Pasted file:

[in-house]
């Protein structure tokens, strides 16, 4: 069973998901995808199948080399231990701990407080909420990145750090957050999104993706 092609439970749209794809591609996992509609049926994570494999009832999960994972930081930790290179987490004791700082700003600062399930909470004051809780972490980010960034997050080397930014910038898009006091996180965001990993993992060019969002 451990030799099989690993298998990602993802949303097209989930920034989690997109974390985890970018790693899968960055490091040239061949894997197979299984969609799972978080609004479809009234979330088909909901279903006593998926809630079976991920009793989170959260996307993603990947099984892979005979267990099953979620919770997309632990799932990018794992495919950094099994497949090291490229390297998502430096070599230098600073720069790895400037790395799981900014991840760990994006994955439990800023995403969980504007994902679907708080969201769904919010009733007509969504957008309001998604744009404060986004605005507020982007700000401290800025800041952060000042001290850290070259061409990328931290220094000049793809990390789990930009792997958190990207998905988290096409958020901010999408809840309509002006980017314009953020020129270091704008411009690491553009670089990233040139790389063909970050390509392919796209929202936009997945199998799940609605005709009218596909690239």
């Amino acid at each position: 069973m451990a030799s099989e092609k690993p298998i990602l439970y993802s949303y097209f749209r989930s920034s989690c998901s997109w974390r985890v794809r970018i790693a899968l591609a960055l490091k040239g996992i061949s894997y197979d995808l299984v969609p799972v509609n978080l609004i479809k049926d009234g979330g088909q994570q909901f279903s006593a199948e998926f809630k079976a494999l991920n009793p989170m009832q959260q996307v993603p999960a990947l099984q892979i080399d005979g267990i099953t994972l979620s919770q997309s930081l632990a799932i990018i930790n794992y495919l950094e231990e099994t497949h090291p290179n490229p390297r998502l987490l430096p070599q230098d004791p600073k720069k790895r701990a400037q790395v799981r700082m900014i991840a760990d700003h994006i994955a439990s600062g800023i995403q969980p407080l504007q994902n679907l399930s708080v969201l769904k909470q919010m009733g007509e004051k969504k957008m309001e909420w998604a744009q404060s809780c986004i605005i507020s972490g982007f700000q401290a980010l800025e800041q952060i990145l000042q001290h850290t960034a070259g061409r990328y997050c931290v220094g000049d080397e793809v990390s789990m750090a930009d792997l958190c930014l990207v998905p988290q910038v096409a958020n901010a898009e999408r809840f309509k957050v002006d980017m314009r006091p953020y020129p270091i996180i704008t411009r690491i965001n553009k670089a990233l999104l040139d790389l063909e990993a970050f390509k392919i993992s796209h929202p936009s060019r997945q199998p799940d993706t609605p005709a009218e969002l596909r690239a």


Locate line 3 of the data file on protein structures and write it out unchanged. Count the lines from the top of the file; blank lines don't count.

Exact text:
């Amino acid at each position: 069973m451990a030799s099989e092609k690993p298998i990602l439970y993802s949303y097209f749209r989930s920034s989690c998901s997109w974390r985890v794809r970018i790693a899968l591609a960055l490091k040239g996992i061949s894997y197979d995808l299984v969609p799972v509609n978080l609004i479809k049926d009234g979330g088909q994570q909901f279903s006593a199948e998926f809630k079976a494999l991920n009793p989170m009832q959260q996307v993603p999960a990947l099984q892979i080399d005979g267990i099953t994972l979620s919770q997309s930081l632990a799932i990018i930790n794992y495919l950094e231990e099994t497949h090291p290179n490229p390297r998502l987490l430096p070599q230098d004791p600073k720069k790895r701990a400037q790395v799981r700082m900014i991840a760990d700003h994006i994955a439990s600062g800023i995403q969980p407080l504007q994902n679907l399930s708080v969201l769904k909470q919010m009733g007509e004051k969504k957008m309001e909420w998604a744009q404060s809780c986004i605005i507020s972490g982007f700000q401290a980010l800025e800041q952060i990145l000042q001290h850290t960034a070259g061409r990328y997050c931290v220094g000049d080397e793809v990390s789990m750090a930009d792997l958190c930014l990207v998905p988290q910038v096409a958020n901010a898009e999408r809840f309509k957050v002006d980017m314009r006091p953020y020129p270091i996180i704008t411009r690491i965001n553009k670089a990233l999104l040139d790389l063909e990993a970050f390509k392919i993992s796209h929202p936009s060019r997945q199998p799940d993706t609605p005709a009218e969002l596909r690239a």